Xinyang Normal University, China:

Telling children that carrots help them see in the dark ‘can damage them in later life’

Researchers from China’s Xinyang Normal University have stated that telling kids ‘white lies’ like “Eating carrots will help you see in the dark” could give them psychological problems in later life. The study showed that these sorts of sayings cause anxiety and can later affect teenagers’ relationships with their parents.

Researchers, who recruited 900 volunteers aged between 10 and 17, included other examples of sayings in the study, like trying to get children not to watch too much TV by claiming it will give them square eyes.

The researchers found there was more anxiety and less of an attachment to parents who had used white lies as a way of encouraging good behaviour during the teenagers’ childhood.

Metro.co.uk quoted lead author, Liu Meiting, as saying: “Parenting through lying was positively associated with anxiety. Furthermore, girls who experienced parental lying had lower levels of attachment with their parents, whereas there was no significant difference in boys. This may be because boys have a higher tolerance for lying, and girls may be more emotionally reactive to their parents’ behaviour.”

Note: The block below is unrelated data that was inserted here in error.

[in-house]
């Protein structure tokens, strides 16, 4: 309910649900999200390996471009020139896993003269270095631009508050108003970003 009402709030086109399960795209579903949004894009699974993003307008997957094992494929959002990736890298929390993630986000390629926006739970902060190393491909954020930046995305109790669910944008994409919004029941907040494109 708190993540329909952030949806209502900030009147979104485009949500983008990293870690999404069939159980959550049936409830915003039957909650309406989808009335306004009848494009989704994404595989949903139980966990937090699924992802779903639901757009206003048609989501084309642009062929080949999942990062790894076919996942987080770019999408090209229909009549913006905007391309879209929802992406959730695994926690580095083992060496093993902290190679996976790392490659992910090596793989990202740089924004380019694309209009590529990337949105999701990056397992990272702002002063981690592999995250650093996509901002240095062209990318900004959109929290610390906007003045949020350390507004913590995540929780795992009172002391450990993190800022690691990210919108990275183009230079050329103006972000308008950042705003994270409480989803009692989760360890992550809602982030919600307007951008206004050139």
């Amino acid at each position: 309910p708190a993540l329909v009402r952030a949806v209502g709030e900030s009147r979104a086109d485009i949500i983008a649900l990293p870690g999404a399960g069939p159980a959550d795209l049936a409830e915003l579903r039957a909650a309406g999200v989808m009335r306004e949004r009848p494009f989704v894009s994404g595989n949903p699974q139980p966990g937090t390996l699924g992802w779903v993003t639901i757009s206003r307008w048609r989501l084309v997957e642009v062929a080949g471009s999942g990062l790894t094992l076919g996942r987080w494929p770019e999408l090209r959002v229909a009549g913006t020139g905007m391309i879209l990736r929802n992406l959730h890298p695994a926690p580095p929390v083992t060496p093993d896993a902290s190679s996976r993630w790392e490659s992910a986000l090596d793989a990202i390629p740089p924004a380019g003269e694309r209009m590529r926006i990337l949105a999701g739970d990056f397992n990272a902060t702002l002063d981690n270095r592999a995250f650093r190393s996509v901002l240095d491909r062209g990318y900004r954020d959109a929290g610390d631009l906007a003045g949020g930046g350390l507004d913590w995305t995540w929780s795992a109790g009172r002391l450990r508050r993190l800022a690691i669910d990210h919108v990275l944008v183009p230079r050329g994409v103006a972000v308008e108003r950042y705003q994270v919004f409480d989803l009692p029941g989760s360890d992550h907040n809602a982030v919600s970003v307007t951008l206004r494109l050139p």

“White lies can have damaging effects on adolescents, particularly girls. Parents often have good intentions when they tell white lies, but for their children such lies may create uncertainty and then anxiety.”


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